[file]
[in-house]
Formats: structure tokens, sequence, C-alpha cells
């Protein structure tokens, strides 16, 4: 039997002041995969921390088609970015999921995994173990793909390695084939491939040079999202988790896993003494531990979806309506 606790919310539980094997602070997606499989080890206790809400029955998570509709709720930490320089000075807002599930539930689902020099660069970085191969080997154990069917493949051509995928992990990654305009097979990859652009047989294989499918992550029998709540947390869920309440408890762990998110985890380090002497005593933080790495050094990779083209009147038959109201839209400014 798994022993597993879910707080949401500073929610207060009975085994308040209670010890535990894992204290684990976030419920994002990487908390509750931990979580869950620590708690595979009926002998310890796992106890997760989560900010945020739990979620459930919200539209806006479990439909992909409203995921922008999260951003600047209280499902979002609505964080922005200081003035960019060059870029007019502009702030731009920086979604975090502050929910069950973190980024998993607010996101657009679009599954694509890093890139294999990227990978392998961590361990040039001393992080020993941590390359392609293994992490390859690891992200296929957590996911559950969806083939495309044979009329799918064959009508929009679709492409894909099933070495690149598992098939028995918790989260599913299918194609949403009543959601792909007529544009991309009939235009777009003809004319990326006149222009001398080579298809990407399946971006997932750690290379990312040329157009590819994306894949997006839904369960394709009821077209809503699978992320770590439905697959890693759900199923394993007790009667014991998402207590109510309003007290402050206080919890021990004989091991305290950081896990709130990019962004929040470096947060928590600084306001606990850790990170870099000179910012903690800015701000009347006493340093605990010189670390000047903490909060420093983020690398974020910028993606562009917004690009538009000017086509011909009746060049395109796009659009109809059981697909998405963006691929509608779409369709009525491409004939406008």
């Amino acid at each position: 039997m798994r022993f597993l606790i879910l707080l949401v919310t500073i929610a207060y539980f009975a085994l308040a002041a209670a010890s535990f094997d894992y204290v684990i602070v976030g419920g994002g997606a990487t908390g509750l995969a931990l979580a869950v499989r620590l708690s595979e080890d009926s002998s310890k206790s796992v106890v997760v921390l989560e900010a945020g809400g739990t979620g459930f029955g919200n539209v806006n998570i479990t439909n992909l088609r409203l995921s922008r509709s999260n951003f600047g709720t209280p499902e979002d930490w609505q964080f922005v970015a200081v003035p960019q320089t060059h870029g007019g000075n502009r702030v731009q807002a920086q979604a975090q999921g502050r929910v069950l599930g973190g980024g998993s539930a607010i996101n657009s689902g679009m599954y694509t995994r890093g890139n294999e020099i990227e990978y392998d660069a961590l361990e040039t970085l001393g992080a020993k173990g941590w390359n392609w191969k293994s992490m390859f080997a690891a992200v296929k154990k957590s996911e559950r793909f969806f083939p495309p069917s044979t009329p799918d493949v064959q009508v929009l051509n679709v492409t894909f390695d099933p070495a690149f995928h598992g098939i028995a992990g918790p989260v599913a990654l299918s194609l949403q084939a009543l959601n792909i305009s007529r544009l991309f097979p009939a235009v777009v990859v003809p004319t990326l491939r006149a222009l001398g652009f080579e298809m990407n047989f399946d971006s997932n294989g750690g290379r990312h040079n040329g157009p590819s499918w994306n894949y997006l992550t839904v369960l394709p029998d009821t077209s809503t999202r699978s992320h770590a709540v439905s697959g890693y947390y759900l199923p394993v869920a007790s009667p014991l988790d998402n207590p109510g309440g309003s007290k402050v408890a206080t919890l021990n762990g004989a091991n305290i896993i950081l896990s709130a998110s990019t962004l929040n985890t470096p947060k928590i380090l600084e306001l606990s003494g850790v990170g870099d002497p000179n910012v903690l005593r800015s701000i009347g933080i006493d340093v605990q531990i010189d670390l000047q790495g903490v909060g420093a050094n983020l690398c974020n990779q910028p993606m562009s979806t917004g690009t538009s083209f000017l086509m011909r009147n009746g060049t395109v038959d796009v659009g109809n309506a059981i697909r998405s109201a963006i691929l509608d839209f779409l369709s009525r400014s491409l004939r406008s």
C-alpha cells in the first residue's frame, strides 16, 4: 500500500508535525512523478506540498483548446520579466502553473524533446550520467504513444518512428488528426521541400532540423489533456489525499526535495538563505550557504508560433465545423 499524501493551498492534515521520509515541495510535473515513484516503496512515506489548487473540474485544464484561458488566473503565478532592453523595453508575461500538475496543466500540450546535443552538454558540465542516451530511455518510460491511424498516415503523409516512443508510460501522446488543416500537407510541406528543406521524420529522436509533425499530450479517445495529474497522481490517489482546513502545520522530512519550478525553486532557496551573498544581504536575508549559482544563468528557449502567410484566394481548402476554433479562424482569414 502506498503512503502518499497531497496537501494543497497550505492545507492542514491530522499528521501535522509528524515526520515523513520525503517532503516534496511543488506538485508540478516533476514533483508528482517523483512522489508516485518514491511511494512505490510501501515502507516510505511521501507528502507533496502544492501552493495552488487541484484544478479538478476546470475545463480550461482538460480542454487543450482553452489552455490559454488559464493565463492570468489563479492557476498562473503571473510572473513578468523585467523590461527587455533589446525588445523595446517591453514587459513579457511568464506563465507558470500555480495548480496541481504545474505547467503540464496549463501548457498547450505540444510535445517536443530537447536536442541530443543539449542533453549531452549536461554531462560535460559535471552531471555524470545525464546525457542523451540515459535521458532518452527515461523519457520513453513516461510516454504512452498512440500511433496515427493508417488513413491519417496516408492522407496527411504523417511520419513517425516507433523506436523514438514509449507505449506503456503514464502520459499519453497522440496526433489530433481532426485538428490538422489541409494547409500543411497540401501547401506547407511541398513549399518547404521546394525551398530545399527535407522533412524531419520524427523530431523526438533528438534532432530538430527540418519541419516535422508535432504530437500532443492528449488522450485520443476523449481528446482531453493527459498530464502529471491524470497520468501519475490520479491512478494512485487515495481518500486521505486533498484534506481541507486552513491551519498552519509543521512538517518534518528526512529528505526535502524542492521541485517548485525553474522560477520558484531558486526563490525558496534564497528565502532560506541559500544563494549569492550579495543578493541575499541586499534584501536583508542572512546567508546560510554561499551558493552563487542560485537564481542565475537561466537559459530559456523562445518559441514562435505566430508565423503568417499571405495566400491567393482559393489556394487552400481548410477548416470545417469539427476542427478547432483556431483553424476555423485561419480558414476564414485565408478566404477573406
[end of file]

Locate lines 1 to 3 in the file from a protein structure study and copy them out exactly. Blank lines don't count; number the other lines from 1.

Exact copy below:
[in-house]
Formats: structure tokens, sequence, C-alpha cells
């Protein structure tokens, strides 16, 4: 039997002041995969921390088609970015999921995994173990793909390695084939491939040079999202988790896993003494531990979806309506 606790919310539980094997602070997606499989080890206790809400029955998570509709709720930490320089000075807002599930539930689902020099660069970085191969080997154990069917493949051509995928992990990654305009097979990859652009047989294989499918992550029998709540947390869920309440408890762990998110985890380090002497005593933080790495050094990779083209009147038959109201839209400014 798994022993597993879910707080949401500073929610207060009975085994308040209670010890535990894992204290684990976030419920994002990487908390509750931990979580869950620590708690595979009926002998310890796992106890997760989560900010945020739990979620459930919200539209806006479990439909992909409203995921922008999260951003600047209280499902979002609505964080922005200081003035960019060059870029007019502009702030731009920086979604975090502050929910069950973190980024998993607010996101657009679009599954694509890093890139294999990227990978392998961590361990040039001393992080020993941590390359392609293994992490390859690891992200296929957590996911559950969806083939495309044979009329799918064959009508929009679709492409894909099933070495690149598992098939028995918790989260599913299918194609949403009543959601792909007529544009991309009939235009777009003809004319990326006149222009001398080579298809990407399946971006997932750690290379990312040329157009590819994306894949997006839904369960394709009821077209809503699978992320770590439905697959890693759900199923394993007790009667014991998402207590109510309003007290402050206080919890021990004989091991305290950081896990709130990019962004929040470096947060928590600084306001606990850790990170870099000179910012903690800015701000009347006493340093605990010189670390000047903490909060420093983020690398974020910028993606562009917004690009538009000017086509011909009746060049395109796009659009109809059981697909998405963006691929509608779409369709009525491409004939406008």